• 7 hours Oil Falls As Trump Tweet Blasts OPEC
  • 2 hours Trump's Revenge: U.S. Oil Floods Europe, Hurting OPEC and Russia
  • 3 days Comey vs.Trump, Part 2: Comey's Memos. What's next?
  • 43 mins US eases sanctions on Rusal
  • 3 hours Michael Bloomberg Contributes $4.5 Million For Paris Climate Deal After Trump Bails
  • 3 hours Iran is panicking right now: Currency crunch and kicking it out of oil market
  • 4 hours Oil Prices Hit Highest Level Since 2014
  • 5 hours Investing in Oil & Gas
  • 4 hours Asian Oil Demand To Hit Record - The Price Per Barrel Continues To Grow
  • 3 days HAPPY RIG COUNT DAY!!
  • 3 days The future of oil and gas exploration in New Zealand
  • 3 days Anybody Watching Aluminum Stocks Today??
  • 3 days Maduro Under Pressure: EU Says May Impose More Sanctions On Venezuela If Democracy Undermined
  • 5 hours Trump: "Larry, go get it done,'” - US to rejoin TPP
  • 13 mins Tesla Says Humans In, Robots Out
  • 3 days Venezuela gives Oil Minister 'Extra Powers' to halt production decline

Breaking News:

U.S. Oil Looks To Conquer European Market

Alt Text

The Panama Canal Needs To Be Expanded Again

As United States LNG exports…

Alt Text

A Natural Gas Crisis Looms Over Colombia

Colombia’s energy sector has been…

Alt Text

Qatar's LNG Exports To The UK Plunge

Qatar’s gas exports to the…

Jim Hyerczyk

Jim Hyerczyk

Fundamental and technical analyst with 30 years experience.

More Info

Trending Discussions

Why NatGas Has Room To Rally

Natural Gas

June Natural Gas futures are in a position to post a strong gain for the week following a spike to the upside on May 11, following a smaller storage injection than forecast.

Since reaching a top at $3.422 the week-ending April 7, the market has straddled the middle of its December to March price range with traders hoping for a catalyst to trigger a move that would create some volatility. No one likes a choppy, two-sided trade.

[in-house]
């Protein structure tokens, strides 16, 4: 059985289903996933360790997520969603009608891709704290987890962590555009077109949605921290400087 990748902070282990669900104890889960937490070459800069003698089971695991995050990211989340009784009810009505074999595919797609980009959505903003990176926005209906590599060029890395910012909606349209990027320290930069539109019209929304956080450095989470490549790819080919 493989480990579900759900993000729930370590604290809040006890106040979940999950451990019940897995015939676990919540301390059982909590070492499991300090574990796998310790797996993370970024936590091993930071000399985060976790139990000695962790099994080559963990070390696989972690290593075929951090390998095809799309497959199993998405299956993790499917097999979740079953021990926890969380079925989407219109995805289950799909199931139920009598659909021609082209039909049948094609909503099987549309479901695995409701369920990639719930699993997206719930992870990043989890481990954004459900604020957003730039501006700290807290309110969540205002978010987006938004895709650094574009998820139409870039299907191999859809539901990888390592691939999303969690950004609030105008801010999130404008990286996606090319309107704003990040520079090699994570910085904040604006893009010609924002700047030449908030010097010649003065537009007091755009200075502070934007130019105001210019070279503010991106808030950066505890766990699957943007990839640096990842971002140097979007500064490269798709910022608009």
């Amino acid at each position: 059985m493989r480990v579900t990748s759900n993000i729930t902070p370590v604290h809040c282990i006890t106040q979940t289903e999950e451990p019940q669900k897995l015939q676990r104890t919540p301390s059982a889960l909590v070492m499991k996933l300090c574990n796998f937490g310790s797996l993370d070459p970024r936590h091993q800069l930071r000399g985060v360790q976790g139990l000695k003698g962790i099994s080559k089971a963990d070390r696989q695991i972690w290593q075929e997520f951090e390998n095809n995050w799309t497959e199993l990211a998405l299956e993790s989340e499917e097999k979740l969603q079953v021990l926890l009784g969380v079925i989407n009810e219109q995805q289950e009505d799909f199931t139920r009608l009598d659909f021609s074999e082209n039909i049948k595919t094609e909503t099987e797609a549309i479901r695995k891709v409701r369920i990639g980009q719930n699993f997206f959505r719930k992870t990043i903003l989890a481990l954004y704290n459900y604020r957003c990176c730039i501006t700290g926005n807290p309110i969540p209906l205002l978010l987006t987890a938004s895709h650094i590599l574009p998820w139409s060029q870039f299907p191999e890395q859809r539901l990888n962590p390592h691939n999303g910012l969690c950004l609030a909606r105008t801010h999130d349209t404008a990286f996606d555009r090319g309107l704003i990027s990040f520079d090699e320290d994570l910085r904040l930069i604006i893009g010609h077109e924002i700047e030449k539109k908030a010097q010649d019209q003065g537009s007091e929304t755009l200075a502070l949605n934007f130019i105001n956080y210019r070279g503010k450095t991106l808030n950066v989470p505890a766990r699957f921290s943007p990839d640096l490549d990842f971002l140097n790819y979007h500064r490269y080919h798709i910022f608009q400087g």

The April to early May price action was typical for this time of year, however, because it’s not hot for increased demand from increased air-conditioner usage, and not too cool for heating demand. This low demand tends to support an increase in supply which weighs on prices and usually drives them lower into the start of the summer.

This year has been a little different from others. Although a lid may have been placed on the market the last five weeks, a floor has also been in place because of relatively low production.

Since the start of the year, U.S. production has remained at its lowest level in three years, averaging just 70.8 billion cubic feet per day during the past 30 days. That compares with 72.0 Bcf during the same period in 2016, 73.4 Bcf in 2015 and 67.9 Bcf in 2014.

In addition to the lower production, bullish traders have also been encouraged by stronger exports, particularly to Mexico. Data from the U.S. Energy Information Administration indicates that U.S. exports were expected to reach 7.3 Bcf the…

To read the full article

Please sign up and become a premium OilPrice.com member to gain access to read the full article.

RegisterLogin

Trending Discussions





Oilprice - The No. 1 Source for Oil & Energy News